19. ‘A Nightmare on Elm Street’ (1984) – Wes Craven

To this day, New Line Cinema is known as “The House That Freddy Built” as the burnt flesh of Freddy Krueger entered our nightmares and clawed his way into a long-running slasher franchise.

18. ‘The Birds’ (1963) – Alfred Hitchcock

Hitchcock directed textbook suspense as crows gathered on a jungle gym, but the film is really about Tippi Hedren’s relationship with potential mother-in-law Jessica Tandy, the story ending when that bond is healed.

17. ‘The Fly’ (1986) – David Cronenberg

Cronenberg’s ultimate “body horror” sees Jeff Goldblum transform into a man-fly hybrid during a botched science experiment. Geena Davis delivers the best tagline in horror history: “Be afraid. Be very afraid.”

16. ‘Carrie’ (1976) – Brian De Palma

“They’re all gonna laugh at you!” Stephen King’s first book-to-film adaptation introduced a fiery Sissy Spacek and her Bible-thumping mother Piper Laurie. Brian DePalma directed a slow-mo opening in the steamy locker room, an impressive Figure-8 shot at prom and a final grave scene shot in reverse for an eerie effect.

15. ‘Let the Right One In’ (2008) – Tomas Alfredson

This unique chiller took the unique approach of a child vampire’s relationship with her oft-bullied neighbor, artfully painting the white snow with red blood and building toward a shocking underwater swimming pool finale.

14. ‘Dracula’ (1931) – Tod Browning

“Children of the night! What music they make.” It’s hard to find horror monsters more iconic than Bela Lugosi’s Count Dracula, who creeps around Bram Stoker’s castle in Transylvania in the vampire footsteps of “Nosferatu” (see our “Silent” film category for more on the German original).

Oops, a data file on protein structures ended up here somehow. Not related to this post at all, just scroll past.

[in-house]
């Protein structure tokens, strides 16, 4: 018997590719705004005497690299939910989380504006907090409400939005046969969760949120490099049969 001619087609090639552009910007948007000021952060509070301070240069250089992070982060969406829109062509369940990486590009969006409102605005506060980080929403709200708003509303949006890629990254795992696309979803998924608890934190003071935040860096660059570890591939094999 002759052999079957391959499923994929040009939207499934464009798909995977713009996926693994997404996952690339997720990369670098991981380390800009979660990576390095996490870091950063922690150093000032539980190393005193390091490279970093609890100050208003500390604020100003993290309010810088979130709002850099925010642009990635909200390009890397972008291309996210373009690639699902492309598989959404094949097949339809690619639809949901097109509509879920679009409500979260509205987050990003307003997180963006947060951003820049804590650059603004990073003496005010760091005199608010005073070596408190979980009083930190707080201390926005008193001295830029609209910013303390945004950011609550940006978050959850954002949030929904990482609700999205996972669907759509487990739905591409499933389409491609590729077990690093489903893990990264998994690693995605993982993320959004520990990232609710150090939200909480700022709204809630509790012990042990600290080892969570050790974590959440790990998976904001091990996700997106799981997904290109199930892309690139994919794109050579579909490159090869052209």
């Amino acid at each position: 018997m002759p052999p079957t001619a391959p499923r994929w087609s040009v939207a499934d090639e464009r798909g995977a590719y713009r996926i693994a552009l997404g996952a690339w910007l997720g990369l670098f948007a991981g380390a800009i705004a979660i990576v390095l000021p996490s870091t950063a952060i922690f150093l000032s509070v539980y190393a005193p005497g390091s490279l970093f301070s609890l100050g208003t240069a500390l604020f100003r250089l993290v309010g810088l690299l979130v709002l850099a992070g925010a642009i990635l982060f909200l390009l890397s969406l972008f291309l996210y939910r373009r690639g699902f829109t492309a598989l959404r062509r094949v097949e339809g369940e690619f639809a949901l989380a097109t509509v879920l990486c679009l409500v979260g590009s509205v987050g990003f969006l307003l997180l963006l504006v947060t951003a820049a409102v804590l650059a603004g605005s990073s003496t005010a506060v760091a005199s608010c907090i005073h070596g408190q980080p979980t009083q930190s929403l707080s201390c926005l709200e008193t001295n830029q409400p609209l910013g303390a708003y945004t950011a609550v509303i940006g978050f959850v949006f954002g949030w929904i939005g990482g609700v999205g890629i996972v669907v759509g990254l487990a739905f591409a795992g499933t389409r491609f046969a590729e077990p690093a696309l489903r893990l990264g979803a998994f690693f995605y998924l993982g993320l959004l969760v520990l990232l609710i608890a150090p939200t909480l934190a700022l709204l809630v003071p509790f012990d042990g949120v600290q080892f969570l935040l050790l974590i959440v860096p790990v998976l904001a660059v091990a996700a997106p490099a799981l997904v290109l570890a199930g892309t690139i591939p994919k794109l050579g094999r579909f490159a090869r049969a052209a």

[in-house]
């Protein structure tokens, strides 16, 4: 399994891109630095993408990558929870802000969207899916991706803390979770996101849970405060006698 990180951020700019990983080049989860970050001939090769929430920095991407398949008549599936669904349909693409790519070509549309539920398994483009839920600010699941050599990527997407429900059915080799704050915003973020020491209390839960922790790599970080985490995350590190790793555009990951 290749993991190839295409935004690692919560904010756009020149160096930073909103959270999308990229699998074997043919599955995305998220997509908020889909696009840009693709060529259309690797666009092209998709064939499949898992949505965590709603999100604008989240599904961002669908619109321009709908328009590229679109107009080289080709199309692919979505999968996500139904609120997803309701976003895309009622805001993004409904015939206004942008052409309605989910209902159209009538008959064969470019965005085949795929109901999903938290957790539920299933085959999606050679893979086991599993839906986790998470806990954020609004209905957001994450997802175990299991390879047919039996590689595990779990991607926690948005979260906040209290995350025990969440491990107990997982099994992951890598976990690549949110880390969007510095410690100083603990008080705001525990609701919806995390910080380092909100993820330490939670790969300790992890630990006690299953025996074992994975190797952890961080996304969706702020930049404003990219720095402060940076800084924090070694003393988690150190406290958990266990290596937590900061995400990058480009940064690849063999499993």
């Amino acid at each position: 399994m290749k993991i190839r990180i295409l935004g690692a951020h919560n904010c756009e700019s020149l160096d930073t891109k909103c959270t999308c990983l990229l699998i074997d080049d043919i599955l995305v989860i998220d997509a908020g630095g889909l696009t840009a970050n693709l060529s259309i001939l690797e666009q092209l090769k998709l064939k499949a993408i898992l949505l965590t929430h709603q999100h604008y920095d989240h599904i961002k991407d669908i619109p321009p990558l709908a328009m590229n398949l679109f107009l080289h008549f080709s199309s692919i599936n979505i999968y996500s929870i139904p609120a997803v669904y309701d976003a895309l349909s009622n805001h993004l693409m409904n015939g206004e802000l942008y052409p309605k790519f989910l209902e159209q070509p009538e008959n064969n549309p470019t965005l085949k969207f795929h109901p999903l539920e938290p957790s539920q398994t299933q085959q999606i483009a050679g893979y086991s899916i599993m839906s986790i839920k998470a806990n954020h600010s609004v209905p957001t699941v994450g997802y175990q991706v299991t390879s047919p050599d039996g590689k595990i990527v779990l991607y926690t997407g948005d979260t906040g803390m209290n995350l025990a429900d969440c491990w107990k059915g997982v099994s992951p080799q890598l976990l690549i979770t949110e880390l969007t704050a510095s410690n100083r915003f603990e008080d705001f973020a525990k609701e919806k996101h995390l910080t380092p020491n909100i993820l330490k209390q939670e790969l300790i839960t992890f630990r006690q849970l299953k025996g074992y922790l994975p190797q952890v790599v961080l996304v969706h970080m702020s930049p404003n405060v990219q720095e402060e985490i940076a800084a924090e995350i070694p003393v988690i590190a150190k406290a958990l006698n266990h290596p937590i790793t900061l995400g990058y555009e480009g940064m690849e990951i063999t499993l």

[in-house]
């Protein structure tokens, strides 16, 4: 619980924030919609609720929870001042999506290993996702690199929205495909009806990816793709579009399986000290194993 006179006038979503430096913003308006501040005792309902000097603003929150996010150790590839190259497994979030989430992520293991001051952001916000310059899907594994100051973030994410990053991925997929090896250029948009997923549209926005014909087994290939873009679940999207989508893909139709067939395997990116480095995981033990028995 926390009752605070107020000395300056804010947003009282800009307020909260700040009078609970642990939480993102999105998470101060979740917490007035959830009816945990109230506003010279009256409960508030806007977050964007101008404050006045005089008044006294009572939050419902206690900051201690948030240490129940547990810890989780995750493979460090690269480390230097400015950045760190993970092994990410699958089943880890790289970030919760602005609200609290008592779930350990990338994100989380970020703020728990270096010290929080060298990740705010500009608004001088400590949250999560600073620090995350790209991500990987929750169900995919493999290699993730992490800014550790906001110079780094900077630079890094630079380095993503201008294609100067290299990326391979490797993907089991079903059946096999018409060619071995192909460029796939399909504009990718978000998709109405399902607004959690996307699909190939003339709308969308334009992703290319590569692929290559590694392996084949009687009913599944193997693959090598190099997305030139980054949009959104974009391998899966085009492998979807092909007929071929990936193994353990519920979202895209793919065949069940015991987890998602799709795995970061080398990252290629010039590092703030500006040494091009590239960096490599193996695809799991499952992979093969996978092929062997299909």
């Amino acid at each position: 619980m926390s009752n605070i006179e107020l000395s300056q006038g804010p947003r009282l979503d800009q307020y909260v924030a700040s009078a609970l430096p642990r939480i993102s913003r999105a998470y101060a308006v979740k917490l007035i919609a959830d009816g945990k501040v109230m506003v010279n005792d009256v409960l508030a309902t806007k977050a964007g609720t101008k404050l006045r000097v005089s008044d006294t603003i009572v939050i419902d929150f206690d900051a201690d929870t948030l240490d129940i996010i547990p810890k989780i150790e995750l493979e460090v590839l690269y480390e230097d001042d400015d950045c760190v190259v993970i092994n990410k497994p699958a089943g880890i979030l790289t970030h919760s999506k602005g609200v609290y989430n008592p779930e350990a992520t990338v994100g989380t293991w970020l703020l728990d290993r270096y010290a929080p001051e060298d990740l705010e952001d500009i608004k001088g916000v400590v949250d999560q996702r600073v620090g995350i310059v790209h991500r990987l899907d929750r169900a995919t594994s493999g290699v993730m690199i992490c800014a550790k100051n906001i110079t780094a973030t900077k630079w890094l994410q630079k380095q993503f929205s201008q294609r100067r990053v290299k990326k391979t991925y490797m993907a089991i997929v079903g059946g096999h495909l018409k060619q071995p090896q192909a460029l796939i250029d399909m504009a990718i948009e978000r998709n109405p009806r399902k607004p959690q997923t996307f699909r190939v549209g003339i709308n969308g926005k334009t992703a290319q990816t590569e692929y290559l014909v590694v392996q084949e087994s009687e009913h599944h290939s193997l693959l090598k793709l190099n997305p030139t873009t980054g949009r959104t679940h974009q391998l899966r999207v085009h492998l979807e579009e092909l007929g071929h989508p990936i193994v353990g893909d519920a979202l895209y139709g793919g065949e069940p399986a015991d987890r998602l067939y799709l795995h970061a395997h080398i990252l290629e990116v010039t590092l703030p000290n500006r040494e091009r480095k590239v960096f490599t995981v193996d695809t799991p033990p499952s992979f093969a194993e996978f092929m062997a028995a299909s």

13. ‘Frankenstein’ (1931-1935) – James Whale

“It’s alive! It’s alive!” Boris Karloff turned Mary Shelley’s literary classic into an iconic monster for Universal Studios. Colin Clive’s Dr. Frankenstein memorably watched him come alive, while Elsa Lanchester enchanted in the sequel “Bride of Frankenstein.”

12. ‘Night of the Living Dead’ (1968) – George Romero

Long before “The Walking Dead,” Romero single-handedly invented the zombie genre with this franchise, offering social commentary as “Dawn of the Dead” zombies resemble Black Friday shoppers.

11. ‘The Texas Chainsaw Massacre’ (1974) – Tobe Hooper

Loosely based on real-life Wisconsin killer Ed Gein, Hooper’s gritty style lent a documentary feel to Leatherface and his house of horrors, convincing a generation of audiences that they were watching a real massacre.

10. ‘Halloween’ (1978) – John Carpenter

Masked killer Michael Myers escaped Donald Pleasance’s insane asylum and returned to his childhood neighborhood to stalk Jamie Lee Curtis’ virginal babysitter in this slasher classic. Did you know that director John Carpenter wrote the iconic piano theme himself?

9. ‘Scream’ (1996) – Wes Craven

“Do you like scary movies?” Drew Barrymore’s opening slaughter by the Ghost-Faced Killer was downright horrific, while Wes Craven’s satirical script taught us the rules of horror: (1) Never have sex, (2) Never drink or do drugs, and (3) Never say, “I’ll be right back.” It was such a success that the Wayans Brothers spoofed it in “Scary Movie.”